The Humans 2 (December 2014)

The Humans #2

The Humans is something else. Keller does a lot with the script. I know last issue I was more impressed with Neely, but this issue is all Keller’s show. Even with it stumbles, it’s stumbling because Keller’s trying really hard to do something.

He’s doing a “Twilight Zone” episode, basically, and a rather good one. He’s got this societal stuff because, even though he’s doing the traditional ape species breakdowns from Planet of the Apes (with, beautifully, zero explanation), he’s taking it into account when he populates Humans’s 1970 Bakersfield. This issue has Johnny, the guy thought dead in Vietnam, coming home. It’s really ambitious.

And Keller does stumble. The talking heads scenes are hard going because he’s trying to get serious after being goofy. He doesn’t shift gracefully. Or maybe Neely doesn’t. Humans is thoughtful but still raw. Two issues isn’t enough to establish a pattern.

It’s another excellent issue. The Humans has more potential than I thought.

CREDITS

Return of the Living Dead; writer, Keenan Marshall Keller; artist, Tom Neely; colorist, Kristina Collantes; publisher, Image Comics.

Johnny Red 3 (January 2016)

Johnny Red #3

Johnny Red has a strange organization to its messy narrative. The issue opens with a history lesson–in present-day monologue–about the Night Witches and how they figure into the series’s ground situation. It goes on for pages. It goes on for so long I forgot the book was about Johnny Red and instead thought Ennis was doing an impromptu Night Witches fill-in.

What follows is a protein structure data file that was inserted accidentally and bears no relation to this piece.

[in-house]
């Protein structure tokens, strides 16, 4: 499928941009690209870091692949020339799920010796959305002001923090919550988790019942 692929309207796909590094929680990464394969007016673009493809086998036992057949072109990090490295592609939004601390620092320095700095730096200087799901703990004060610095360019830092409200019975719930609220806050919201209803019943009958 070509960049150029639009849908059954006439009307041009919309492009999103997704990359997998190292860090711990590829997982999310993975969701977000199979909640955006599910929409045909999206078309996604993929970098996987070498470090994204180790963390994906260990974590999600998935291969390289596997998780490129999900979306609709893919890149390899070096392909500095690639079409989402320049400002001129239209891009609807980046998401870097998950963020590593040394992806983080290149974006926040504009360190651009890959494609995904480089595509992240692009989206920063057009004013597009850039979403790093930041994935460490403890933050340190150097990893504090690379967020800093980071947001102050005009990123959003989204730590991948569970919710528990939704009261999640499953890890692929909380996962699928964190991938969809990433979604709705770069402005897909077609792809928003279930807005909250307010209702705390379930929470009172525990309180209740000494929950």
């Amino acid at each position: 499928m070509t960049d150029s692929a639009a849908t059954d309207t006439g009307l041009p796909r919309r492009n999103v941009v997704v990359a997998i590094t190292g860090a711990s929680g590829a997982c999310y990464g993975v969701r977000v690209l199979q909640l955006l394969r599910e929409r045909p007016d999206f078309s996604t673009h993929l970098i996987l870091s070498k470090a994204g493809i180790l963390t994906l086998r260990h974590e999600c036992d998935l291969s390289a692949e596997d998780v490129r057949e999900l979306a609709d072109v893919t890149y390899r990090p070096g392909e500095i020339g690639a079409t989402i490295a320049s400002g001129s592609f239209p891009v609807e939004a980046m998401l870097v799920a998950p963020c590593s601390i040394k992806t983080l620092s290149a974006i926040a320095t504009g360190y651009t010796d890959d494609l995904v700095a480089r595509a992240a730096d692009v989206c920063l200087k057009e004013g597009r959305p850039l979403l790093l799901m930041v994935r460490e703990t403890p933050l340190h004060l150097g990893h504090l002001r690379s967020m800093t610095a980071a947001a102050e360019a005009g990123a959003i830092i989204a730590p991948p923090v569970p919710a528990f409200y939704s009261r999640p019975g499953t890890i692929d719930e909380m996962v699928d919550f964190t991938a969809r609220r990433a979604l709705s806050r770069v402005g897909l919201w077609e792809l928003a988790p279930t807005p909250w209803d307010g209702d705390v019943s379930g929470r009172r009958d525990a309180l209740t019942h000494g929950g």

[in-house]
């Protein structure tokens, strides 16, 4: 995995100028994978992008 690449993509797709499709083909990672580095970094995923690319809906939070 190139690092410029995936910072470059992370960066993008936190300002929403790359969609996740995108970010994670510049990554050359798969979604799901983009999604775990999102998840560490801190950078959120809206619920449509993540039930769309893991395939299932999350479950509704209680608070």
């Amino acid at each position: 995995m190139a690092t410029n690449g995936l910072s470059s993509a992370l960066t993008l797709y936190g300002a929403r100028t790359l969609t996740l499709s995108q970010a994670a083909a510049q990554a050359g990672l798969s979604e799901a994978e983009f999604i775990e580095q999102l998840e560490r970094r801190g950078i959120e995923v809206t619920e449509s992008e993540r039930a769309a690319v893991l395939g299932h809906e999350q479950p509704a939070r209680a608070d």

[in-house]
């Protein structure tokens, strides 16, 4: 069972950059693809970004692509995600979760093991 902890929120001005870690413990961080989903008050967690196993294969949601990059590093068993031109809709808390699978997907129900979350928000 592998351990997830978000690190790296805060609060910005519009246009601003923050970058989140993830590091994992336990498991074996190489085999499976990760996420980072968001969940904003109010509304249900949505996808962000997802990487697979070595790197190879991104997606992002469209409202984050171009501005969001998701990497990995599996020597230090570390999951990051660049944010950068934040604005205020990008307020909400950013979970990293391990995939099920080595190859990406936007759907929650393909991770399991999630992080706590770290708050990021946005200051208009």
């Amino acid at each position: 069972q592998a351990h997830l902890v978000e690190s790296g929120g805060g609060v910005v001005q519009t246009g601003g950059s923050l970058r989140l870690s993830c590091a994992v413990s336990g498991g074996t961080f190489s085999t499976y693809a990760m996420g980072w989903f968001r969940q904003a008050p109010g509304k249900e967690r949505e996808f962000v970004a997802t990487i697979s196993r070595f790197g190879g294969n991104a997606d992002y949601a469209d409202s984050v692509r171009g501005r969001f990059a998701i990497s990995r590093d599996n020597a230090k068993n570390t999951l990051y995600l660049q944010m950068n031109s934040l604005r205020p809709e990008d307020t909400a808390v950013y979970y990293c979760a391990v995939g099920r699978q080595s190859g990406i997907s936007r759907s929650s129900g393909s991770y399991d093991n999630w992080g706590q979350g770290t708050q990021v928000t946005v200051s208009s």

But he isn’t. Because after telling readers to look at the bunnies on the left, Ennis then spins them right by about ninety degrees and tells them to look at something else, something entirely new to them. And then he does it again at the end of the issue. There are three big things going on here and at least two subplots. Johnny Red is Ennis doing an edifying comic. He’s assuming his readers aren’t familiar with the subject matter and he’s teaching them about it.

At the same time, for all the traditional Johnny Red fans–if traditional Johnny Red fans are a thing–Ennis is breezy enough with the history lesson not to condescend. He’s showing his street cred as a WWII storyteller. It’s simultaneously showing off and being humble. It’s a great approach.

Johnny Red might be Ennis’s best WWII comic in a while.

CREDITS

Witches Over Stalingrad; writer, Garth Ennis; artist, Keith Burns; colorist, Jason Wordie; letterer, Rob Steen; editors, Jess Burton and Steve White; publisher, Titan Comics.

I Hate Fairyland 3 (December 2015)

I Hate Fairyland #3

Young’s a bit of a show-off this issue. He works on his subplot–the queen conniving to rid Fairyland of Gert–and gives Gert what seems to be a standard adventure. Until it isn’t. And then Young goes crazy with this lengthy sequence–it seems to take place over decades (or a day). It’s phenomenal.

Except it isn’t just that sequence, it’s what he follows it with. He uses the time transition to bring Gert into the queen’s subplot. It’s a great script.

And the way the subplot plays out leads to a battle royale between Gert and her erstwhile nemesis. It’s a lot for a third issue, but Young has thought out all these places he wants to go with the book. He’s moving quickly, but still deliberately.

Young’s pretty much gotten to where he can’t make any storytelling missteps as long as he at least tells it right. The content doesn’t matter, the visuals are so strong. It could be anything and he would find a way to make it visually compelling.

I Hate Fairyland is an excellent book.

CREDITS

Writer and artist, Scottie Young; colorist, Jean-Francois Bealieu; letterer, Nate Piekos; publisher, Image Comics.

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